Jimmie Johnson goes for Charlotte victory—and crashes out of Playoffs

With more than just a split second to think about it, seven-time Monster Energy NASCAR Cup Series champion Jimmie Johnson might have made a different choice.

But the Hendrick Motorsports veteran had a drought-breaking victory in his sights and confidence in his No. 48 Chevrolet Camaro ZL1, and that proved an unfortunate combination—one that cost him a spot in the second round of the Monster Energy NASCAR Cup Series Playoffs.

On the last lap of Sunday’s Bank of America ROVAL 400 at the Charlotte Motor Speedway Road course, Martin Truex Jr. was leading with Johnson in close pursuit. Johnson closed up to Truex’s rear bumper through Turns 13 and 14 (Turns 3 and 4 on the NASCAR oval) and took the inside line into the frontstretch chicane.

But Johnson overdrove the corner, spun and backed into Truex’s No. 78 Furniture Row Racing Toyota Camry between Turns 16 and 17, knocking Truex’s car toward the outside wall in the tri-oval. Ryan Blaney charged between the two wrecked cars and won the race.

Johnson rolled across the finish line in eighth and finished the event in a three-way tie for the two final berths in second round of the Playoffs. But he lost a tiebreaker to Kyle Larson and Aric Almirola based on best finish in the first round and consequently lost a chance to compete for a series leading eighth title.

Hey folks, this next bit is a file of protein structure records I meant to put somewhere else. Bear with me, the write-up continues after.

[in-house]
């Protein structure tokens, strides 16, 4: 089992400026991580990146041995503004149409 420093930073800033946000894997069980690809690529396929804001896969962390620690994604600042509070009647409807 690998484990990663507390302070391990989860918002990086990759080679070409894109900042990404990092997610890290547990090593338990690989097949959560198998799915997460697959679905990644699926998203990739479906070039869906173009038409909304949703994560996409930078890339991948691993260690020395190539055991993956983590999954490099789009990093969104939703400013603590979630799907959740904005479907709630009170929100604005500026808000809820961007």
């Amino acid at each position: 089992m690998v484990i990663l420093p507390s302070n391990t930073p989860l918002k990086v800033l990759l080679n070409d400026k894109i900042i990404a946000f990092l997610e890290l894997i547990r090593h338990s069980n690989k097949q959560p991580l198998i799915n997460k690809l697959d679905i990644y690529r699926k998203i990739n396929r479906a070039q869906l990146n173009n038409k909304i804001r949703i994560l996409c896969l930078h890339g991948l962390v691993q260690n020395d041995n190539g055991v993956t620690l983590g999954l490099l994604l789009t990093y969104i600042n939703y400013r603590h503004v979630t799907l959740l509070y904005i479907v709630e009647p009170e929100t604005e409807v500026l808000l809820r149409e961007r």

Entering the race, Johnson had suffered through a career-long 51-race winless streak, and the long-awaited victory was there for the taking.

“Yeah, I had been so good into that final braking zone, I really felt like I could put some pressure on (Truex) and take a shot at it,” Johnson said. “I got out of the chicane on the back straightaway better than he did and put some pressure on him. Got him loose and off the bottom (on the oval), and I thought that was my chance.

“Unfortunately, down here through the bumps coming into that braking zone, I just locked up the rears and couldn’t control my car and spun. I didn’t think that I initially got into him, but clearly I did and spun him around.  Took myself out of a shot at the championship and obviously affected their day, which I feel bad about.

“I wish I wouldn’t have been so focused on a race win, and I could have transferred and kept my championship hopes alive, but we had such a good car and just one of those split-second decisions to race for the win instead of for the points—and it bit me.”

Greg Engle
About Greg Engle 7421 Articles
Greg is a published award winning sportswriter who spent 23 years combined active and active reserve military service, much of that in and around the Special Operations community. Greg is the author of "The Nuts and Bolts of NASCAR: The Definitive Viewers' Guide to Big-Time Stock Car Auto Racing" and has been published in major publications across the country including the Los Angeles Times, the Cleveland Plain Dealer and the Atlanta Journal-Constitution. He was also a contributor to Chicken Soup for the NASCAR Soul, published in 2010, and the Christmas edition in 2016. He wrote as the NASCAR, Formula 1, Auto Reviews and National Veterans Affairs Examiner for Examiner.com and has appeared on Fox News. He holds a BS degree in communications, a Masters degree in psychology and is currently a PhD candidate majoring in psychology. He is currently the weekend Motorsports Editor for Autoweek.